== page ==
So by a ten-to-one margin, less choice resulted in more sales.
The professor responsible for this social experiment concluded that the presence of choice might seem appealing in theory, “but in reality, people might find more and more choice to actually be debilitating.”Quite simply, the doubt in oneself to make a confident decision when presented with overwhelming choice often erodes one’s ability to make any choice at all.
“Twenty years from now, the idea that someone looking for love won’t look for it online will be silly, akin to skipping the card catalog to instead wander the stacks because the right books are found only by accident.” — Rufus Griscom Wired Magazine, 2002 Ask any Baby Boomer about dating and you’ll likely hear stories of yesteryear’s lengthy courtships: Handwritten love notes lightly dusted in perfume, delivered through friends, then saved for a lifetime; stress-inducing phone calls to arrange plans for Friday night; the fear and courage that went into romance and rejection just a few decades ago. Ever see a child choosing flavors at Baskin Robbins?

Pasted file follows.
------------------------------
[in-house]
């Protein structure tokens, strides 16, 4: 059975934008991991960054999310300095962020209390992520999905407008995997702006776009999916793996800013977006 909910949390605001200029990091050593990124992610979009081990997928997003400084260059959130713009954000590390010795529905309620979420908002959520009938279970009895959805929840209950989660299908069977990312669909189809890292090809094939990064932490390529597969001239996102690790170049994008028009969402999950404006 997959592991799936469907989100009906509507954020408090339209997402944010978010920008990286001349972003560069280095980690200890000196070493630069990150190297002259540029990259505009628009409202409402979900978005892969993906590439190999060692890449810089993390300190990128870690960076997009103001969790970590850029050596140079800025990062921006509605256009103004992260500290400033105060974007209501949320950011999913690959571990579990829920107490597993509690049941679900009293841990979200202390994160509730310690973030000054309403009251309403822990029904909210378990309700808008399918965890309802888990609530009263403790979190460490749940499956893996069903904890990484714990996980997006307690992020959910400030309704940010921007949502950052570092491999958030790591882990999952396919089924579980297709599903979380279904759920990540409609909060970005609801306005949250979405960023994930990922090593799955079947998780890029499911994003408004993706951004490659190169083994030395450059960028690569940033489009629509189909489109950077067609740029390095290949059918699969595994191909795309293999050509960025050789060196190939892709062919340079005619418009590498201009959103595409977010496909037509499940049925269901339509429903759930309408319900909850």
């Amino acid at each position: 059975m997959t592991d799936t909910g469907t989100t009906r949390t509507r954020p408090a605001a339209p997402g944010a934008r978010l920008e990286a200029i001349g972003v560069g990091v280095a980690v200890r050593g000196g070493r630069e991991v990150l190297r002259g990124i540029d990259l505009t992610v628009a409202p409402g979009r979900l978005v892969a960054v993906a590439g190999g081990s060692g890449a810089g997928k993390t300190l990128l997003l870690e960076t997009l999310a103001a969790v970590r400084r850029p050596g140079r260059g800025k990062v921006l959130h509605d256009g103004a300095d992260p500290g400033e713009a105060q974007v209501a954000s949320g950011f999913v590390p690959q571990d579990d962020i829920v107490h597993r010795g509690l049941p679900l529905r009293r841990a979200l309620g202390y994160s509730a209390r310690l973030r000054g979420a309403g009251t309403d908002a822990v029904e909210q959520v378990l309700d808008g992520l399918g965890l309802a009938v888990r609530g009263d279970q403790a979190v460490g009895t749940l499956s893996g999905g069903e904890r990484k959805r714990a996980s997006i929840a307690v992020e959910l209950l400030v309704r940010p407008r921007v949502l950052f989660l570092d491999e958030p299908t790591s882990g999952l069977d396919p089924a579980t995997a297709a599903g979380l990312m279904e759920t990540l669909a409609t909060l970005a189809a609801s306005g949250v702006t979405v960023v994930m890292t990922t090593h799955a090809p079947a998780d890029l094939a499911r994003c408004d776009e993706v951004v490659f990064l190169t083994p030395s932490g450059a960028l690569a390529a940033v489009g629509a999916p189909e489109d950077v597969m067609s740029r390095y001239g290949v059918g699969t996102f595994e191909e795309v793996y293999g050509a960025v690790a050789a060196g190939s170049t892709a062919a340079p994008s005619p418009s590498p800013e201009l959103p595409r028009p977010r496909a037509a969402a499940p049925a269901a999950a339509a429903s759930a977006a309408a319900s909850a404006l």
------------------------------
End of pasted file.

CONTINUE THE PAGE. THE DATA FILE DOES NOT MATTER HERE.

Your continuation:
Back then, the stakes were never higher when you worked up the nerve to ask out the prettiest girl in school. And what role does technology now play in today’s dating world? Choosing between 31 ice cream flavors as a child is a special form of torture.
The modern era of digital courtship provides everyone wanting love a veritable feast of potential suitors. And what would that mean when it comes time to choose just one? The choice between chocolate or vanilla makes for a rather simple decision.
And thanks to the rise of mobile technology, humankind’s attention span is now rated at 8 seconds, a full second shorter than a goldfish.
As devices leapfrog each other via tech advancements every few years and we press towards an ever-connected future, we ourselves are beginning to change and adapt. We are developing entirely new psychoses and phobias that a mere decade ago would sound like a plot from a sci-fi movie.Nomophobia is the fear of being out of mobile contact.This is a deeper condition than just being bored in the doctor’s waiting room. Meredith collects data to deliver the best content, services, and personalized digital ads.We partner with third party advertisers, who may use tracking technologies to collect information about your activity on sites and applications across devices, both on our sites and across the Internet.